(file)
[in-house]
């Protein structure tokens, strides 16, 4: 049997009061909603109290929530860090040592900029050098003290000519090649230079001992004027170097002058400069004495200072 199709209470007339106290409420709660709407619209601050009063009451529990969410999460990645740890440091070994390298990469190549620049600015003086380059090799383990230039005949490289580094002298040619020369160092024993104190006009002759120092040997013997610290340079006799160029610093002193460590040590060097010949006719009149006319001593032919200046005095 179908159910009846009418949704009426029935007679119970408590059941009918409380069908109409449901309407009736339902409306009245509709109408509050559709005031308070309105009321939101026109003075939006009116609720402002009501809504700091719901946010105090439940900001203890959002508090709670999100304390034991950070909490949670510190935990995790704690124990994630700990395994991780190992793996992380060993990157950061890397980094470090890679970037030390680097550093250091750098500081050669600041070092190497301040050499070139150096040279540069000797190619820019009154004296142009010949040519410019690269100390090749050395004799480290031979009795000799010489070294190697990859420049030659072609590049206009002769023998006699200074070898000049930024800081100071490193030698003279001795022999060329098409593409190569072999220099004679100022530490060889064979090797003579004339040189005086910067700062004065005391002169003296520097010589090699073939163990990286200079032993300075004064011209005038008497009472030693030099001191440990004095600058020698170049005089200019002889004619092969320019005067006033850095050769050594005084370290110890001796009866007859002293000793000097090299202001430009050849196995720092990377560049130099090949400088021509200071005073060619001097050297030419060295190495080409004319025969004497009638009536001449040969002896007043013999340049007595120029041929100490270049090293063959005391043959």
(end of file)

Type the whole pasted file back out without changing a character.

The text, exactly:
[in-house]
């Protein structure tokens, strides 16, 4: 049997009061909603109290929530860090040592900029050098003290000519090649230079001992004027170097002058400069004495200072 199709209470007339106290409420709660709407619209601050009063009451529990969410999460990645740890440091070994390298990469190549620049600015003086380059090799383990230039005949490289580094002298040619020369160092024993104190006009002759120092040997013997610290340079006799160029610093002193460590040590060097010949006719009149006319001593032919200046005095 179908159910009846009418949704009426029935007679119970408590059941009918409380069908109409449901309407009736339902409306009245509709109408509050559709005031308070309105009321939101026109003075939006009116609720402002009501809504700091719901946010105090439940900001203890959002508090709670999100304390034991950070909490949670510190935990995790704690124990994630700990395994991780190992793996992380060993990157950061890397980094470090890679970037030390680097550093250091750098500081050669600041070092190497301040050499070139150096040279540069000797190619820019009154004296142009010949040519410019690269100390090749050395004799480290031979009795000799010489070294190697990859420049030659072609590049206009002769023998006699200074070898000049930024800081100071490193030698003279001795022999060329098409593409190569072999220099004679100022530490060889064979090797003579004339040189005086910067700062004065005391002169003296520097010589090699073939163990990286200079032993300075004064011209005038008497009472030693030099001191440990004095600058020698170049005089200019002889004619092969320019005067006033850095050769050594005084370290110890001796009866007859002293000793000097090299202001430009050849196995720092990377560049130099090949400088021509200071005073060619001097050297030419060295190495080409004319025969004497009638009536001449040969002896007043013999340049007595120029041929100490270049090293063959005391043959």